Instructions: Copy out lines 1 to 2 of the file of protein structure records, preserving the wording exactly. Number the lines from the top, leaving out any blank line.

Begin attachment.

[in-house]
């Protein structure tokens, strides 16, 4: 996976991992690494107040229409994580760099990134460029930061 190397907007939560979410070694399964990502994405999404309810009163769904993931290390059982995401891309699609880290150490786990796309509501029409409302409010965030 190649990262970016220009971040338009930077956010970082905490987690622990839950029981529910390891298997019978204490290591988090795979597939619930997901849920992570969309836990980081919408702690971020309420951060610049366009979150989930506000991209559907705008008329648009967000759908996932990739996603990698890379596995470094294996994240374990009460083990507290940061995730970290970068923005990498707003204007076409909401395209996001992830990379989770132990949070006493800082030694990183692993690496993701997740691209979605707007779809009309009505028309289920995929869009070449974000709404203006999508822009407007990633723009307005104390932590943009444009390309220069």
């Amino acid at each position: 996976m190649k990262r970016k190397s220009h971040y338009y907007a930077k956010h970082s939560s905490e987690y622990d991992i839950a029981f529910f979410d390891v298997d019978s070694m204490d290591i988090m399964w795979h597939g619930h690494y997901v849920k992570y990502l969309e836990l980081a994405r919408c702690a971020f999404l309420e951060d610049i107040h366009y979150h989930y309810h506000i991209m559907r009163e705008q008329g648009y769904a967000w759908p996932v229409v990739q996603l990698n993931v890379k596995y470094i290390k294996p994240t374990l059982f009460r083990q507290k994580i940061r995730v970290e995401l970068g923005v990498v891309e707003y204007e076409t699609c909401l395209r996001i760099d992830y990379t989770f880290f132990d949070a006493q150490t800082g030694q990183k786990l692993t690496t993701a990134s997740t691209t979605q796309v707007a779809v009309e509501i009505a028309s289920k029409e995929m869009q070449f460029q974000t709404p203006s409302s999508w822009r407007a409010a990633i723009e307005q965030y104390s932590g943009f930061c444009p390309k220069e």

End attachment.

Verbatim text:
[in-house]
């Protein structure tokens, strides 16, 4: 996976991992690494107040229409994580760099990134460029930061 190397907007939560979410070694399964990502994405999404309810009163769904993931290390059982995401891309699609880290150490786990796309509501029409409302409010965030 190649990262970016220009971040338009930077956010970082905490987690622990839950029981529910390891298997019978204490290591988090795979597939619930997901849920992570969309836990980081919408702690971020309420951060610049366009979150989930506000991209559907705008008329648009967000759908996932990739996603990698890379596995470094294996994240374990009460083990507290940061995730970290970068923005990498707003204007076409909401395209996001992830990379989770132990949070006493800082030694990183692993690496993701997740691209979605707007779809009309009505028309289920995929869009070449974000709404203006999508822009407007990633723009307005104390932590943009444009390309220069």